My Kind of City
British urban designers will remember the American planner Hank Dittmar as the former Director of the Prince’s Foundation for Building Community, which he led between 2005 and 2013. Before settling in London, Dittmar had a remarkably wide-ranging career, working at various times as an airport director, transportation planner, policy adviser, and an outreach worker with Chicago street gangs. In the 1990s he became a leading light in the New Urbanism movement.
Dittmar compiled this collection of essays and journalism not long before his death in 2018. It was published posthumously, with tributes from his friends and colleagues including Andres Duany and Lynn Richards.
The bulk of the book is a series of lively, if often short, opinion pieces. These are mostly culled from the pages of the weekly Building Design magazine and thus have a topical British perspective. The author speaks up for the work of contemporary classicists, but generally he has little patience for arguments about architectural style, which he sees as an arid debate (‘Cavaliers vs the Roundheads’) that can be traced back to Ruskin. Dittmar does however confront what he sees as the cardinal weakness of Modernism, specifically, the legacy of Le Corbusier, of putting the object before the place, and a wilful failure to learn from the past. By contrast Jane Jacobs, Stewart Brand and especially Christopher Alexander are Dittmar’s key influences, with their work referenced repeatedly in these pages. The emphasis is on the practical considerations of sustainable construction, ease of movement and the art of making lasting, adaptable places.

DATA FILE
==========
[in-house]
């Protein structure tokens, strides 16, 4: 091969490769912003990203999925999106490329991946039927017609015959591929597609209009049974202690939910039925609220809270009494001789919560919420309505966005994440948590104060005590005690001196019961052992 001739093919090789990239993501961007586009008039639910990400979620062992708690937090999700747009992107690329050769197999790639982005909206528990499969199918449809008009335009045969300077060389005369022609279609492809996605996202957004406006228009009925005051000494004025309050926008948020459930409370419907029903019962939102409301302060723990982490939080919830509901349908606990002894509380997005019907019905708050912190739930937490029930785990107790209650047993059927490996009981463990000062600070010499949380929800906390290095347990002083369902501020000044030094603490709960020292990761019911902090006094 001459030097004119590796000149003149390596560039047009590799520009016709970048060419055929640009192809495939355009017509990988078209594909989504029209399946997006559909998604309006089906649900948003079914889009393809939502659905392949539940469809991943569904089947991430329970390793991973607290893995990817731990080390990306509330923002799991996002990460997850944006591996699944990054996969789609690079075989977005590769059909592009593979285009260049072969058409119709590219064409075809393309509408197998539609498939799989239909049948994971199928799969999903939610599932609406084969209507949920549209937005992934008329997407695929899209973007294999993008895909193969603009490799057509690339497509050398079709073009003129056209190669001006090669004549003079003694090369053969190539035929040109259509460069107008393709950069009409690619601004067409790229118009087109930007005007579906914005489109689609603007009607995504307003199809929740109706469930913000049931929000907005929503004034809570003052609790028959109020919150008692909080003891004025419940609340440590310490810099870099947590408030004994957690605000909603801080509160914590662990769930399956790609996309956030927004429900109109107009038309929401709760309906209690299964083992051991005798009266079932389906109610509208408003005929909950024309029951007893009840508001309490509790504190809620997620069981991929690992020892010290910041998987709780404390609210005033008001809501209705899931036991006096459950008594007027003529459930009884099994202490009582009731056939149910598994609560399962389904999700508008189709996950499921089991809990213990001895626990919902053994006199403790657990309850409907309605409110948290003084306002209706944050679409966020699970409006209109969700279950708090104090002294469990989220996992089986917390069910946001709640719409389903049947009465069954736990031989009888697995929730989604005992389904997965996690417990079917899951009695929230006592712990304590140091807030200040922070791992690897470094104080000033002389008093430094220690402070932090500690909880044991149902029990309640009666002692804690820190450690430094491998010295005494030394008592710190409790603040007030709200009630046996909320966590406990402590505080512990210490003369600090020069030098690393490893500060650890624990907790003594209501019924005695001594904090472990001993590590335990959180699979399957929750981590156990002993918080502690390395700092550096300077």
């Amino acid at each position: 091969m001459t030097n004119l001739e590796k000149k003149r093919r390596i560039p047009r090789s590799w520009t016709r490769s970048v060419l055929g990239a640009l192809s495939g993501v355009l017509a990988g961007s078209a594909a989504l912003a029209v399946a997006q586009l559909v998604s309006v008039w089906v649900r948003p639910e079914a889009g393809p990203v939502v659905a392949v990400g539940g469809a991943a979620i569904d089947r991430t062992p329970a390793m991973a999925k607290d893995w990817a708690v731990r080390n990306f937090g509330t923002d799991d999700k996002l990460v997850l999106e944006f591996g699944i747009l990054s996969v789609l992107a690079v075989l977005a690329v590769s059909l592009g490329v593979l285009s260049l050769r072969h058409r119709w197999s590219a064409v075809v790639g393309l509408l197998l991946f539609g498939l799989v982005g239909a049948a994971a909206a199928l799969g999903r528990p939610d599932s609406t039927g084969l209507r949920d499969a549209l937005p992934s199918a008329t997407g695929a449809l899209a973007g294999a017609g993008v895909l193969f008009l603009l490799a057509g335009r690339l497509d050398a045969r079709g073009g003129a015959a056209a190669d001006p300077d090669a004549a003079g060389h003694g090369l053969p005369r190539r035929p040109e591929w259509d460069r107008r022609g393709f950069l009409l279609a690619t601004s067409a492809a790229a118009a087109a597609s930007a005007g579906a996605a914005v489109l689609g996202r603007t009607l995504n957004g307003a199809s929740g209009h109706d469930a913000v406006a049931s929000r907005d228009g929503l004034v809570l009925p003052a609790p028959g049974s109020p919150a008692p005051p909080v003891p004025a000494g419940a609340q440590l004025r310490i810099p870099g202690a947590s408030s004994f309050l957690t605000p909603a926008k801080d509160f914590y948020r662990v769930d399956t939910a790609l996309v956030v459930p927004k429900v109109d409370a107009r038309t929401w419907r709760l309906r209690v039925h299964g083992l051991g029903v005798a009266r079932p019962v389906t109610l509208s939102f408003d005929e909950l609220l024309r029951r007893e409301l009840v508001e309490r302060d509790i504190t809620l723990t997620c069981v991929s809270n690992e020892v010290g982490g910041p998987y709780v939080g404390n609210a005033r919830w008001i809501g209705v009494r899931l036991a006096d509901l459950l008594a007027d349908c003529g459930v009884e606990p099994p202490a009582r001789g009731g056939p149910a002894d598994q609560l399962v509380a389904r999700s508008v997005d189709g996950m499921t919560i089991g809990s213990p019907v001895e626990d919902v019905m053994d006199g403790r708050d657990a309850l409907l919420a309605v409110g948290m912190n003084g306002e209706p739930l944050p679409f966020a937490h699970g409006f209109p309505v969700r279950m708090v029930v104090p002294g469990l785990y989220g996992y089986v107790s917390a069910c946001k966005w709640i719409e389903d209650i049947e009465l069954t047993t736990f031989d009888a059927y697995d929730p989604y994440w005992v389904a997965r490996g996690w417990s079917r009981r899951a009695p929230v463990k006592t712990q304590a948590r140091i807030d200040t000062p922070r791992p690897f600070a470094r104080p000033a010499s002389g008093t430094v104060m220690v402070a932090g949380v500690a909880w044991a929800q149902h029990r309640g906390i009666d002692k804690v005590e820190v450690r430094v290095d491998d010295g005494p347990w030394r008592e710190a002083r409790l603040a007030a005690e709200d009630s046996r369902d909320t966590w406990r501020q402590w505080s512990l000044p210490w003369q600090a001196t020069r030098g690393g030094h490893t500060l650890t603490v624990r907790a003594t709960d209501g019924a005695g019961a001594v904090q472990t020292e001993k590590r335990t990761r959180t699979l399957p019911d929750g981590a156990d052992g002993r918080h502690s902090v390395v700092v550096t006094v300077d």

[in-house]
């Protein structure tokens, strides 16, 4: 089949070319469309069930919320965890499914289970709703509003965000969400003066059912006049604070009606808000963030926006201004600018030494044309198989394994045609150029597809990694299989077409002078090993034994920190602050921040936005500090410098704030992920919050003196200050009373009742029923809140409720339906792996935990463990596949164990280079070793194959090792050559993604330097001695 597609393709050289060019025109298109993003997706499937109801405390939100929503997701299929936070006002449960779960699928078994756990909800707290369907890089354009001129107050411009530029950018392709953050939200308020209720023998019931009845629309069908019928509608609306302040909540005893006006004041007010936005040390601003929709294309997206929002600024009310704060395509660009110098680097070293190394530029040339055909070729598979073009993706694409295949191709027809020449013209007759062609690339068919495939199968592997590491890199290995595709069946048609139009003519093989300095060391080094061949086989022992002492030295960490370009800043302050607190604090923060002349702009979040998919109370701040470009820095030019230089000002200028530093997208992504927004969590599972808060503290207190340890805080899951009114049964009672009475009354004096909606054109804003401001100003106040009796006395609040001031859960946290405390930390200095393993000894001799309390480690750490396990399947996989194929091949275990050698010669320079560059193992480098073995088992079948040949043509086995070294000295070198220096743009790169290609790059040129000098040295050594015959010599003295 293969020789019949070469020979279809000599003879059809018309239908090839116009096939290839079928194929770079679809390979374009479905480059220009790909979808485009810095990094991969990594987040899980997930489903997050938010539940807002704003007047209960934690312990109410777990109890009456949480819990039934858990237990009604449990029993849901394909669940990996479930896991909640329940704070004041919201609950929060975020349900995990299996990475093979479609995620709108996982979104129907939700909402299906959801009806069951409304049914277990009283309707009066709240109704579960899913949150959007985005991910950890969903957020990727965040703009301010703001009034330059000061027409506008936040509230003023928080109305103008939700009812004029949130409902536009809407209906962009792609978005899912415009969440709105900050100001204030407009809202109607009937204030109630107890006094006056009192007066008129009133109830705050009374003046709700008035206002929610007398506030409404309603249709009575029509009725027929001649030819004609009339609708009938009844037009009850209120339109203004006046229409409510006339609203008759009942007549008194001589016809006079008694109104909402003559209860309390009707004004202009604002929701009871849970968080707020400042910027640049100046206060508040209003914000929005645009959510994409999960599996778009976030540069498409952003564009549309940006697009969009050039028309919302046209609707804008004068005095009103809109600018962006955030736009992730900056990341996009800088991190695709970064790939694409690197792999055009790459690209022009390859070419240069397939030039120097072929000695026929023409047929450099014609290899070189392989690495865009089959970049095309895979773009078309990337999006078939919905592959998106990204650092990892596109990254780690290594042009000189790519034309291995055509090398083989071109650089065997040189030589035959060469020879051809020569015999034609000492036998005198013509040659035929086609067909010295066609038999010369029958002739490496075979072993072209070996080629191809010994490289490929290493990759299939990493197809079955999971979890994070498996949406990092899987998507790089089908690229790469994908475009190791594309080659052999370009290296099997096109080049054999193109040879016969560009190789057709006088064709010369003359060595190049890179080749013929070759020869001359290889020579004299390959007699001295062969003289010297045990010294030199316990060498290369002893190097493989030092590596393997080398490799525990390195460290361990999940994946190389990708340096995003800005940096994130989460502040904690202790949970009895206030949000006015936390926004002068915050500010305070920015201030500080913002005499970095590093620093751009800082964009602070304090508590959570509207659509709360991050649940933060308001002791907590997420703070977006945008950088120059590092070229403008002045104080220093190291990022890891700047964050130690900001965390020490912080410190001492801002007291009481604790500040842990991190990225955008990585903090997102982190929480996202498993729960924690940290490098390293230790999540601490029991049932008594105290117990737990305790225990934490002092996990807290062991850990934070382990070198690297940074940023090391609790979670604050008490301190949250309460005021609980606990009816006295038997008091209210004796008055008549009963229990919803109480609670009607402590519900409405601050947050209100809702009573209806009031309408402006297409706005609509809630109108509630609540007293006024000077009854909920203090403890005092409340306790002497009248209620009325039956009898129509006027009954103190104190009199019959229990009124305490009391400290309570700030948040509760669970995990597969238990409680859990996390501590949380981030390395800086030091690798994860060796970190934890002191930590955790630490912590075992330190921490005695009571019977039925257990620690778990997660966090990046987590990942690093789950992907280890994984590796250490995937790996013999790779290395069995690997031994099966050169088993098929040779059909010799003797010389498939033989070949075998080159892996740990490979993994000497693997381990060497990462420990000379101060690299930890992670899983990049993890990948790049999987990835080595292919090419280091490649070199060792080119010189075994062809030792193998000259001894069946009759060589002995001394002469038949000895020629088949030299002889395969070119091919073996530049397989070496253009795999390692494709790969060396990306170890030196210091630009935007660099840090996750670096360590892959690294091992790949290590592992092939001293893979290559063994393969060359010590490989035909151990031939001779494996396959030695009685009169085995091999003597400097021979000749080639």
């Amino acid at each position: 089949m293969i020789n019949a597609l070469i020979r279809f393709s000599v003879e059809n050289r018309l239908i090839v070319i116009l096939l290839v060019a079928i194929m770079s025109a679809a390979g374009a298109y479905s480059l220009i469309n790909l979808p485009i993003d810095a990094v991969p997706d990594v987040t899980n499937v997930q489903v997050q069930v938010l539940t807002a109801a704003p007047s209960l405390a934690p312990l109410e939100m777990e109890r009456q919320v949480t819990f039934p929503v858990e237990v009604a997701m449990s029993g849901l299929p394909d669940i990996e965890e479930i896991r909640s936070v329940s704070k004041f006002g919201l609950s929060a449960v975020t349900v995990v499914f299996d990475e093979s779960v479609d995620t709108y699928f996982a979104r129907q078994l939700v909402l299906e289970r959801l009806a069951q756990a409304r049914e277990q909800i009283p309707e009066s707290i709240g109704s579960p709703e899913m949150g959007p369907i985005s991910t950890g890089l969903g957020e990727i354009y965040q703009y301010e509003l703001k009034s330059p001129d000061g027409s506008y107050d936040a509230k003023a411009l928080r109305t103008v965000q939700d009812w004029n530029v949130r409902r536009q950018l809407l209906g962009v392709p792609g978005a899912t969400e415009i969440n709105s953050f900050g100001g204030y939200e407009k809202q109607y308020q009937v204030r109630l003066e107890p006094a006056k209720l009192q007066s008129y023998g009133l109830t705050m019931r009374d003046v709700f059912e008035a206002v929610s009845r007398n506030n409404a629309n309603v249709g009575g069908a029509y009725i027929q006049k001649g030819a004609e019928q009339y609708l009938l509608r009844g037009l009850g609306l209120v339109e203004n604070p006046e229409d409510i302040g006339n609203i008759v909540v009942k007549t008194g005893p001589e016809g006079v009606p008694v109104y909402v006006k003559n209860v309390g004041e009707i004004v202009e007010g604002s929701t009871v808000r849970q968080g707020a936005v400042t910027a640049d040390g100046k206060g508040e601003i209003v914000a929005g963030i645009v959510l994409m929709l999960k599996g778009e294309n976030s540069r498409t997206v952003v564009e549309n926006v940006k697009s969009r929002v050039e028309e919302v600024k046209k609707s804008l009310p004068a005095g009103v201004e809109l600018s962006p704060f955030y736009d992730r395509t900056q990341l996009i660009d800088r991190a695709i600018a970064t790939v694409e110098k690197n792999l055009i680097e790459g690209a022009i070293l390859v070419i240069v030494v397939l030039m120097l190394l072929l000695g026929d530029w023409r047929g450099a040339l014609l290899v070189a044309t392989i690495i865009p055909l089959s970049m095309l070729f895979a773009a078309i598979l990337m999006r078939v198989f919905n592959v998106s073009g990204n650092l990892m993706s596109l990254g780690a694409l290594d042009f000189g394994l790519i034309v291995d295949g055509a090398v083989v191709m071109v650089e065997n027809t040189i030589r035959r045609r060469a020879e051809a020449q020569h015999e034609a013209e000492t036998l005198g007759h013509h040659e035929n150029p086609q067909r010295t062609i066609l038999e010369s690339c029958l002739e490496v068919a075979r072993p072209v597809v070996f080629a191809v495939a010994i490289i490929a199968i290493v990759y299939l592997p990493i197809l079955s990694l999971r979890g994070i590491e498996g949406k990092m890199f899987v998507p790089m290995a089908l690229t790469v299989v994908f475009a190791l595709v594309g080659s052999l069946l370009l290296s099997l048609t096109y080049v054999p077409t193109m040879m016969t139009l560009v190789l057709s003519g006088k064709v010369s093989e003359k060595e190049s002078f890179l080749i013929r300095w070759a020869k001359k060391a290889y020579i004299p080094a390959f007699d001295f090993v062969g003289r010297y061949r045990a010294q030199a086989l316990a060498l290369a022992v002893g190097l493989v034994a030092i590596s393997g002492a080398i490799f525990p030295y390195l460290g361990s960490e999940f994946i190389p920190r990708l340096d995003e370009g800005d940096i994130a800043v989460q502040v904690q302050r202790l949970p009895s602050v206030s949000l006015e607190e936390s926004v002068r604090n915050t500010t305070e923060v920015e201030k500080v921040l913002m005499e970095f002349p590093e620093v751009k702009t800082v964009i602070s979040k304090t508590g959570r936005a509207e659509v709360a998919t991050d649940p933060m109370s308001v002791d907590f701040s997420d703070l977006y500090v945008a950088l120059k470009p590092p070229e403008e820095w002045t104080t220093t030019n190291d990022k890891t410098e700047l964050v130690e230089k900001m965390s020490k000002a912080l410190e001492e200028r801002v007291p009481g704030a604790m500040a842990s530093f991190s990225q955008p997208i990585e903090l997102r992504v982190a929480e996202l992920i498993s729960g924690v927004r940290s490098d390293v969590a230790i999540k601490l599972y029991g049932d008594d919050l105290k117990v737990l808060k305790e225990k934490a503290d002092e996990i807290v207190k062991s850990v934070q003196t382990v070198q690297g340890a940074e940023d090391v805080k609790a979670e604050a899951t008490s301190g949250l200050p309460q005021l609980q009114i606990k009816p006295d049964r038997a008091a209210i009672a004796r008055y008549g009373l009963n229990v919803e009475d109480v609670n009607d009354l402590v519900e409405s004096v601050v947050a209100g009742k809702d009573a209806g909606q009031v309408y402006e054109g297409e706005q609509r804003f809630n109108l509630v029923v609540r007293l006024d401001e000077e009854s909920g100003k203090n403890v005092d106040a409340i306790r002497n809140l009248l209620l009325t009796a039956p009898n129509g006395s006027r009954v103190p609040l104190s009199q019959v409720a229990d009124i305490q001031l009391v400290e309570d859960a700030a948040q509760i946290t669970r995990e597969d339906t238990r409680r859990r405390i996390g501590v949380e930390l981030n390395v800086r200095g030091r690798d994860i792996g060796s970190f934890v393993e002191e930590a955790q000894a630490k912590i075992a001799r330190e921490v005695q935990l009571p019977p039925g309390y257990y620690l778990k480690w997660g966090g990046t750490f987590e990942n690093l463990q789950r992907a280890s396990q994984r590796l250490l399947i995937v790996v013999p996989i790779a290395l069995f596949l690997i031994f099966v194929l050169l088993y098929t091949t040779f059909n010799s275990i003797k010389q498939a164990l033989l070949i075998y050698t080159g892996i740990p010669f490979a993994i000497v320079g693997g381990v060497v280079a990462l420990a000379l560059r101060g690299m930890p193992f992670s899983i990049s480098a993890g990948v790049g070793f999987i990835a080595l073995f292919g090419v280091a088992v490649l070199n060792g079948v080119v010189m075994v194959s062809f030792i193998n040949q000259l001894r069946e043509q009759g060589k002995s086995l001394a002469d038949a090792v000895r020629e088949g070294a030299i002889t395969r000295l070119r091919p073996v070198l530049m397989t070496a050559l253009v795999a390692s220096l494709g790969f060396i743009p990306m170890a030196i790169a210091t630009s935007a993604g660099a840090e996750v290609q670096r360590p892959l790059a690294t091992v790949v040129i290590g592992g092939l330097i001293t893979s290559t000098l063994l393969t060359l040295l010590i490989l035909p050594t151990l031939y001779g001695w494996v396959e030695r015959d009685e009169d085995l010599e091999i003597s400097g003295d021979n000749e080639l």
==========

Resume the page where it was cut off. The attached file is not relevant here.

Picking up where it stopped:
It is clear that Dittmar adored London, warts and all. Covent Garden’s Seven Dials is his choice for a piece called ‘My Favourite Street’ and the cover portrait poses him against a backdrop of the Foundation’s Shoreditch base. The author’s international experience gives him a valuable view of British urbanism, and there are useful insights on other cities including Auckland and New Orleans.
The book is highly readable and nicely presented as a sturdy little hardback. With more than 50 essays across 200 pages, the reader can be left rather breathless at the flood of commentary; they are best sampled at leisure, and the longer, more discursive pieces are the most rewarding. The book suffers from the absence of any illustrations, so be prepared to search online for the necessary visual enlightenment. A companion volume by Dittmar DIY City: the Collective Power of Small Actions (2020) has been issued by the same publishers.